Sometimes it’s hard enough to have one thing that sets you apart from your peers, let alone having two things that make you different. At the age of 21, two major life events occurred: I became chronically ill with gastroparesis (and a whole list of other illnesses as well) and I came out to my friends, family, and strangers as lesbian.

When I became ill, I realized there wasn’t much in my life I could control. My body was dictating my days and it was difficult to come to terms with my new limitations. In the midst of the chaos of life with a chronic illness, I became aware there was still one thing I had control over: my own happiness.

Being true to myself brought me happiness; the ability to openly love brought me happiness. But in order to gain my happiness, I had to be willing to lose as well.

I knew the risks of coming out. Luckily my family was supportive and for the most part my friends were too, but in the spoonie community I found myself hesitant to let people in. The chronic illness community is made up of so many diverse people with different viewpoints and beliefs, and I knew not everyone would be accepting. It’s a sad feeling knowing that the friends you’ve bonded with over something as personal as a chronic illness could look at you differently once they know you’re a part of the LGBTQ+ community. I concluded that if someone cannot love me unconditionally, no asterisks included, I do not want them in my life. This lead to a conscious decision to remove certain fellow chronic illness warriors from my life.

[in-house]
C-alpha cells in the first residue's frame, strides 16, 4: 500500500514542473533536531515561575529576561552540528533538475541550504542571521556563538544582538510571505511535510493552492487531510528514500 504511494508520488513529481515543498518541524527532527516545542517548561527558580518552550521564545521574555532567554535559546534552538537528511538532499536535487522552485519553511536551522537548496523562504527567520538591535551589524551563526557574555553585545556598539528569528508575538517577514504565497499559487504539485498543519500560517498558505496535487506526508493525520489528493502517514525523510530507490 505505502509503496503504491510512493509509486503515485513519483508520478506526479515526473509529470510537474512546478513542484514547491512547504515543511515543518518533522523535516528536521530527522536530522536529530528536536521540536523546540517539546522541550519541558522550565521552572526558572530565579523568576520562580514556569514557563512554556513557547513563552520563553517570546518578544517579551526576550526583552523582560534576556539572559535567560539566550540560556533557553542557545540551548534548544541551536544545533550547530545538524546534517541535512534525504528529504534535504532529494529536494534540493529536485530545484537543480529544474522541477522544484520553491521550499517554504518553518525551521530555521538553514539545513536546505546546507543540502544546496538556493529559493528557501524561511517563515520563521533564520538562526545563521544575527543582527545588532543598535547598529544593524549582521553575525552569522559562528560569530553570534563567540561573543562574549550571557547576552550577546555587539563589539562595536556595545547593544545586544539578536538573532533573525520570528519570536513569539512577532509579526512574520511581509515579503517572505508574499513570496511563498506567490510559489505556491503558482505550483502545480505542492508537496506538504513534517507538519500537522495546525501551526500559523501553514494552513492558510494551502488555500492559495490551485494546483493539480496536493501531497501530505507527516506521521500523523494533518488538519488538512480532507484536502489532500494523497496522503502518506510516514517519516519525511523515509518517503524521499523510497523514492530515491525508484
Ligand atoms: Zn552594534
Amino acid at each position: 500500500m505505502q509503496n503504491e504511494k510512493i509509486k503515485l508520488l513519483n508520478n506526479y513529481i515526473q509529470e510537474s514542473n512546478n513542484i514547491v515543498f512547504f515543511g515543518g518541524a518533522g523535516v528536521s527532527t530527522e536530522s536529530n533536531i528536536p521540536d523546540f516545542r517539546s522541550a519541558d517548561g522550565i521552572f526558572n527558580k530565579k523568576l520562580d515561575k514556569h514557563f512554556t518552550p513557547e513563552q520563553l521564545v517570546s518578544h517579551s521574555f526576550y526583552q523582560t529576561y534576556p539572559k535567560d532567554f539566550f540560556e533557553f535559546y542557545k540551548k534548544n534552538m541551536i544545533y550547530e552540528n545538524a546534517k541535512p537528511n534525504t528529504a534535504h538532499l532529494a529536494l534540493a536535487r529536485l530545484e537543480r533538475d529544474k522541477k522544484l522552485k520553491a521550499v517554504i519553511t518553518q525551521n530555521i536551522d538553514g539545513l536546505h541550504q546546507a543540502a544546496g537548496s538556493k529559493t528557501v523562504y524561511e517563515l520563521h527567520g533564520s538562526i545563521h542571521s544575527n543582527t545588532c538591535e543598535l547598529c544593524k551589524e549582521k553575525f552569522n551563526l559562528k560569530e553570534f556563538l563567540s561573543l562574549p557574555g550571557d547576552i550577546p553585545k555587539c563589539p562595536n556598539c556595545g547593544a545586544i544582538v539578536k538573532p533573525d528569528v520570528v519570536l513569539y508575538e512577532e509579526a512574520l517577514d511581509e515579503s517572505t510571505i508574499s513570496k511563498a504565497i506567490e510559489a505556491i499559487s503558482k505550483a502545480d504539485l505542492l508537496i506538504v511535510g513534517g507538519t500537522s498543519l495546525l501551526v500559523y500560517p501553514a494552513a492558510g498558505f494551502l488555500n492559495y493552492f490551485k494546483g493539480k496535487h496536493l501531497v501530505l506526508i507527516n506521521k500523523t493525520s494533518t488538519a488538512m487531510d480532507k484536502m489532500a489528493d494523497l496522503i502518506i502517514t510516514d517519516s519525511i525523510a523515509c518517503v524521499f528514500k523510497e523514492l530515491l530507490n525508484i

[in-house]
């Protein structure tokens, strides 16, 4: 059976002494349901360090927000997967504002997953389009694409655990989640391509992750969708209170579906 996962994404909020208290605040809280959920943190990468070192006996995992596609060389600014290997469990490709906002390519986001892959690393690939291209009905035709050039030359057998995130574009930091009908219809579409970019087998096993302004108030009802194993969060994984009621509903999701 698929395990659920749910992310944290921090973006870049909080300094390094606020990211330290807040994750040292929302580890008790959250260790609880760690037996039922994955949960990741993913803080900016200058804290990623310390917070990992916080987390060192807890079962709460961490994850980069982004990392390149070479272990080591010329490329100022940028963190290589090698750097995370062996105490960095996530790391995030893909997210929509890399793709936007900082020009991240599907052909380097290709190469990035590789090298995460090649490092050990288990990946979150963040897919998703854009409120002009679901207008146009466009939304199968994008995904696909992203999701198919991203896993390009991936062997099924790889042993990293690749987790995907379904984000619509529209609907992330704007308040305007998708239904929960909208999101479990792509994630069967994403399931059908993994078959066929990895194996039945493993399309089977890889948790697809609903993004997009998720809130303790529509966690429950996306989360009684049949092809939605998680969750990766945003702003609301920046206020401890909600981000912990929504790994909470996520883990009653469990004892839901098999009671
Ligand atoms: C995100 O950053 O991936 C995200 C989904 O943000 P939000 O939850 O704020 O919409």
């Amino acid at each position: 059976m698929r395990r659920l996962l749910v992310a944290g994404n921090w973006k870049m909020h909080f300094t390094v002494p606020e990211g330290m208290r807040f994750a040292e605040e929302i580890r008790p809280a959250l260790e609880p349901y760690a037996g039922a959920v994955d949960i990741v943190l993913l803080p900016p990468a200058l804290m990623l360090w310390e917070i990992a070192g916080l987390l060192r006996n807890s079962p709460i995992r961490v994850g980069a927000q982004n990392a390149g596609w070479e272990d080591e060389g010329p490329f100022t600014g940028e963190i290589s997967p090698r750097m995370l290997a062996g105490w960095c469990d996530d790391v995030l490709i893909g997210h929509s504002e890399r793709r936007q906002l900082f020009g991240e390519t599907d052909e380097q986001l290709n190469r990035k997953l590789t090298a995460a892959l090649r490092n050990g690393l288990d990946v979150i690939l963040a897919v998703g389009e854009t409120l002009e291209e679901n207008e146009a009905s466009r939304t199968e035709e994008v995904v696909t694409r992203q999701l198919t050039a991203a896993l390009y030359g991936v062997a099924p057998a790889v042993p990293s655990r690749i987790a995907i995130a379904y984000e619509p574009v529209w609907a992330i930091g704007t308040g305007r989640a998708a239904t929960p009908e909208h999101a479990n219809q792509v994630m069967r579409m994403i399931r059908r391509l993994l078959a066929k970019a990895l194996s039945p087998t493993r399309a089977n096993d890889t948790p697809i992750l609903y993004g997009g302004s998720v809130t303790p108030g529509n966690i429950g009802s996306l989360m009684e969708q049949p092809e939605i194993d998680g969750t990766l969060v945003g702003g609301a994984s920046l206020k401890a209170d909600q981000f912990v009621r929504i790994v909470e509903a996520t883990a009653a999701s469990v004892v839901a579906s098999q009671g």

I’m lucky to be secure in who I am, I know not everyone is. Being so open with my journey has given me the gift of being a confidant to many other spoonies who are discovering they aren’t straight or cis. This honor is something I take extremely seriously and I’ve made it my mission to bring intersectionality and inclusion to the chronic illness/disabled community. I advocate for LGBTQ+ members to be included and accepted because no one should feel ousted by a group where they are supposed to receive love and support.

I am ecstatic to be a Sick Chicks Ambassador. I hope to be safe haven for my fellow LGBTQ+ spoonies and an educator to our chronically ill allies.